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Former LulzSec Hacker Turned Informant Avoids Further Jail Time

Hector Xavier Monsegur arrives at court in New York for a sentencing hearing on Tuesday.
Seth Wenig
Hector Xavier Monsegur arrives at court in New York for a sentencing hearing on Tuesday.

Avoiding further jail time, Hector Xavier Monsegur — a hacktivist legend — walked out of a federal court house in Manhattan on Tuesday.

The AP reports that U.S. District Judge Loretta Preska said Monsegur's cooperation helped disrupt hundreds of cyber attacks and helped disrupt the hacker activist group Anonymous and essentially marked the end of LulzSec.

As we reported back in 2012, Monsegur, who is also known as "Sabu," pleaded guilty to carrying out cyber attacks against companies such as Paypal, eBay and MasterCard.

His arrest — and subsequent revelation that he had become a government informant — was a punch in the gut to LulzSec and Anonymous, because Monsegur was seen a kind of "hacker demigod" in that world.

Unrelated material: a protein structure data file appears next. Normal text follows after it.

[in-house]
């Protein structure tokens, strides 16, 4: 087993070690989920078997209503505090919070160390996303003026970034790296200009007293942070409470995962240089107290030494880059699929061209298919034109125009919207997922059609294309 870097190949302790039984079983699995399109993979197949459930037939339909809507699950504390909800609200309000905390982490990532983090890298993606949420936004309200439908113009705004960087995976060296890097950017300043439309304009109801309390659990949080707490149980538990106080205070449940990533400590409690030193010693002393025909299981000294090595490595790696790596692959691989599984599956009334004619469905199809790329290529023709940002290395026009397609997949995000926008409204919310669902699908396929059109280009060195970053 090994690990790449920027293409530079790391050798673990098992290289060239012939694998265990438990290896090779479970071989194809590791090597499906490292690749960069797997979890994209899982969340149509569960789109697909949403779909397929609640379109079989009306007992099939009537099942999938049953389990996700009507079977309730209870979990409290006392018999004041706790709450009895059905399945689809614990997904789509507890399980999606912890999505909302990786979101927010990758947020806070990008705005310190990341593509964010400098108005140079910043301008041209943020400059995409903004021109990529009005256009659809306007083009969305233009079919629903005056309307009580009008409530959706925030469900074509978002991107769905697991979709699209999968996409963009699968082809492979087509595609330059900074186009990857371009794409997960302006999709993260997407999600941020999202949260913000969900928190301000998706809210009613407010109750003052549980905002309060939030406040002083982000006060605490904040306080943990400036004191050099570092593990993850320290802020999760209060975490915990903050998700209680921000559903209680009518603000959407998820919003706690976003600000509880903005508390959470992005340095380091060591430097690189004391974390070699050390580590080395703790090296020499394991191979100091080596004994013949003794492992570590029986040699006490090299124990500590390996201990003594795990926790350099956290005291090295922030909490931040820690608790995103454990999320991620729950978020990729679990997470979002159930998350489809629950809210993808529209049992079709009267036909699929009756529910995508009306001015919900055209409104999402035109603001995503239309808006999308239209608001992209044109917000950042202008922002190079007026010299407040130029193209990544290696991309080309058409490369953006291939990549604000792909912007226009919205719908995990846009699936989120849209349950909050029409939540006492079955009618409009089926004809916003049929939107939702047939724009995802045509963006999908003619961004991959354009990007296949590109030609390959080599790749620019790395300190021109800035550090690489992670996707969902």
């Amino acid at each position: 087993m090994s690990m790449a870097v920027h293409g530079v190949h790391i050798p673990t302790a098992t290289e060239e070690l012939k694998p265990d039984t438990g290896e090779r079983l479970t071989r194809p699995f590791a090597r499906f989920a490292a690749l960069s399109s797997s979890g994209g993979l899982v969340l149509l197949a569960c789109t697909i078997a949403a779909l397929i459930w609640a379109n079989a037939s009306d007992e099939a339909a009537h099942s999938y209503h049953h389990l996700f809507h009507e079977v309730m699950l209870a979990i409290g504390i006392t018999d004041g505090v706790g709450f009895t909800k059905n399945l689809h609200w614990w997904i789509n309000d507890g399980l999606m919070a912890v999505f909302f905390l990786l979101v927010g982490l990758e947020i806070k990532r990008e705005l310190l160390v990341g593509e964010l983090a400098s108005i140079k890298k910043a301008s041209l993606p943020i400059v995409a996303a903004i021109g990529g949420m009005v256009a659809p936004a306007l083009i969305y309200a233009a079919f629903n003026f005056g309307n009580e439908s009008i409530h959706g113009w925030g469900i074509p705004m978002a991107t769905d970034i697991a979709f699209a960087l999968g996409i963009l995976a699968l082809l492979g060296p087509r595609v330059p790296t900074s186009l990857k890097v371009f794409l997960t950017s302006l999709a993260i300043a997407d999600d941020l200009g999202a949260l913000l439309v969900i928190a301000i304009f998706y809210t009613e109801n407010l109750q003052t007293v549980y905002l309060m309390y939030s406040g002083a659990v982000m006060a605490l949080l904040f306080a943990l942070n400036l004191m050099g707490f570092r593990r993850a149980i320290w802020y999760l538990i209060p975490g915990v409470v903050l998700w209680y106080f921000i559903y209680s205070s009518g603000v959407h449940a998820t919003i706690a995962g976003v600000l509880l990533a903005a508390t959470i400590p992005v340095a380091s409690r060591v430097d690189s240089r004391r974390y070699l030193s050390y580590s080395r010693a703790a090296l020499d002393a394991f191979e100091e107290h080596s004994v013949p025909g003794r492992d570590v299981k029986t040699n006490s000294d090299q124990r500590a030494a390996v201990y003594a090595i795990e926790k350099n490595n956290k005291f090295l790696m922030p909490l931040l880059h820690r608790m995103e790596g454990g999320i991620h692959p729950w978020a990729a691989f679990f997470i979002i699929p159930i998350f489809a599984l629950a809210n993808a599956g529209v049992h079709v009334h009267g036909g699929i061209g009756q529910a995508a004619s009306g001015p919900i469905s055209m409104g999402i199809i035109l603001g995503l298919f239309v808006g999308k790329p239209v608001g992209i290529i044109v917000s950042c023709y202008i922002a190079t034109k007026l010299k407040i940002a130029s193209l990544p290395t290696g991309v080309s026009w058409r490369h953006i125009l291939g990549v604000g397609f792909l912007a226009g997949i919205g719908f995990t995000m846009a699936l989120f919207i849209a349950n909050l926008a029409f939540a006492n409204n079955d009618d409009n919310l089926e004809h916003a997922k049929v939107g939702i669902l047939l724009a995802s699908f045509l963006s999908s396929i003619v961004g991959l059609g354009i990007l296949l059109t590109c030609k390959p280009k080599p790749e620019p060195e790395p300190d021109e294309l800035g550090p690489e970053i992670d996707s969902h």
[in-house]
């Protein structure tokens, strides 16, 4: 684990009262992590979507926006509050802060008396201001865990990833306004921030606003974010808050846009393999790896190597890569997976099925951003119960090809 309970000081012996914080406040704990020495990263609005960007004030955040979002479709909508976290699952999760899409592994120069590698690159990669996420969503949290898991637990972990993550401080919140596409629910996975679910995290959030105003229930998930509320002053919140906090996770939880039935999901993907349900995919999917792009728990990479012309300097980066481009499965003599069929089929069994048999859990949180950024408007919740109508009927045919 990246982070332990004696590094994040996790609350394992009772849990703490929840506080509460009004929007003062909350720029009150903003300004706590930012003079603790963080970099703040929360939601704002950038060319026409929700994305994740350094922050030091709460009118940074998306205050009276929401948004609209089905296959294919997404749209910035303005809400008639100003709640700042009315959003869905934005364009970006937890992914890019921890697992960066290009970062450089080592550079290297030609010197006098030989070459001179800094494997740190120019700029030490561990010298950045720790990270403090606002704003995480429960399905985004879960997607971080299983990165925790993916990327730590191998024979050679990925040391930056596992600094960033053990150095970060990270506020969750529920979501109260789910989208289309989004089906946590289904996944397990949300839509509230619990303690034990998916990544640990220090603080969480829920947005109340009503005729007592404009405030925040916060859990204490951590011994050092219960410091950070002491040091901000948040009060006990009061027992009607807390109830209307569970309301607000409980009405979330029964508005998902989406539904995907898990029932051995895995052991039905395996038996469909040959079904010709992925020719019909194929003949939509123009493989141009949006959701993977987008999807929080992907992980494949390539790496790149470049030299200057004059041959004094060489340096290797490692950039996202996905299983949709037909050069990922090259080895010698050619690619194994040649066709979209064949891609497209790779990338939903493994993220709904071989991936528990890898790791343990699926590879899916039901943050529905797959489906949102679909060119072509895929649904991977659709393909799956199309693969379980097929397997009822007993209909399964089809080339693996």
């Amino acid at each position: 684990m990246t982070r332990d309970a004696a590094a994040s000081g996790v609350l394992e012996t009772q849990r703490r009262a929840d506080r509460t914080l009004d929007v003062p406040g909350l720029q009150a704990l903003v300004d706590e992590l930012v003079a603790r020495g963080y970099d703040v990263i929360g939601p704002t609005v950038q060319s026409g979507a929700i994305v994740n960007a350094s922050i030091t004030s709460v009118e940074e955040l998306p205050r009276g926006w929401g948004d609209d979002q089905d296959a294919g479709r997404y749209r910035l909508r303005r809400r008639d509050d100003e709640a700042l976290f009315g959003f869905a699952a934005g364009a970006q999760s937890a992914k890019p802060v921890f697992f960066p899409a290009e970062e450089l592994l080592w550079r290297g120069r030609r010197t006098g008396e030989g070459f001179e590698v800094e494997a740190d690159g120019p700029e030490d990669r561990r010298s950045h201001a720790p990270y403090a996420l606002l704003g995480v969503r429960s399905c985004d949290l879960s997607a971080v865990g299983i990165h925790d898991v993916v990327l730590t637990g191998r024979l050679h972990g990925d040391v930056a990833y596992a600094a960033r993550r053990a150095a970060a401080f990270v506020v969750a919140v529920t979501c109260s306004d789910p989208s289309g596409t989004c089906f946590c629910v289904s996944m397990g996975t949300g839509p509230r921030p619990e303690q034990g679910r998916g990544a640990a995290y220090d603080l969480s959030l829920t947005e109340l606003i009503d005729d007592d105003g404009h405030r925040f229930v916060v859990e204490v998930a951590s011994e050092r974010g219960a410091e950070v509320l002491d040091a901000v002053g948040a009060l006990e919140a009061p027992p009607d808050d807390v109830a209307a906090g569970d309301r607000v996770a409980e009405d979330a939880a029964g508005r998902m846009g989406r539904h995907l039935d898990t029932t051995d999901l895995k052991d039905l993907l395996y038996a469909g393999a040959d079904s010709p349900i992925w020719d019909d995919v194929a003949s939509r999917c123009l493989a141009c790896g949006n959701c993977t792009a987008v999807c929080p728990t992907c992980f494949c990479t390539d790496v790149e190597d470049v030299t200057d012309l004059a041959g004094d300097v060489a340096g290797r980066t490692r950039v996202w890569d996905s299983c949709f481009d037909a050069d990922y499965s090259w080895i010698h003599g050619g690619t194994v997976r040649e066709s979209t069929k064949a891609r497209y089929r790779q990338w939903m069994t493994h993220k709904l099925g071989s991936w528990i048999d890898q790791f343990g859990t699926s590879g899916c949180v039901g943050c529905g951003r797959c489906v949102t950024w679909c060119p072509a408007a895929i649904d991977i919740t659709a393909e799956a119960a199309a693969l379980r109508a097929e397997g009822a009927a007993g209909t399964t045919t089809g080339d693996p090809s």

Today, because of his cooperation with investigators, Preska sentenced him to time served plus one year supervised release. Daniel Stuckey, a reporter for Motherboard, posted video of Monsegur walking free, while smoking a cigarette.

Anonymous, as you might imagine, was not very happy today. On one of their Twitter feeds, they called for the release of Jeremy Hammond, a powerful cybercriminal the FBI caught through Sabu. They called Sabu a "snitch" and many other things we could not repeat in this space.

But here, in the form of a retweet from @YourAnonNews, is a the main argument in the hacktivist space:

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Eyder Peralta is NPR's East Africa correspondent based in Nairobi, Kenya.
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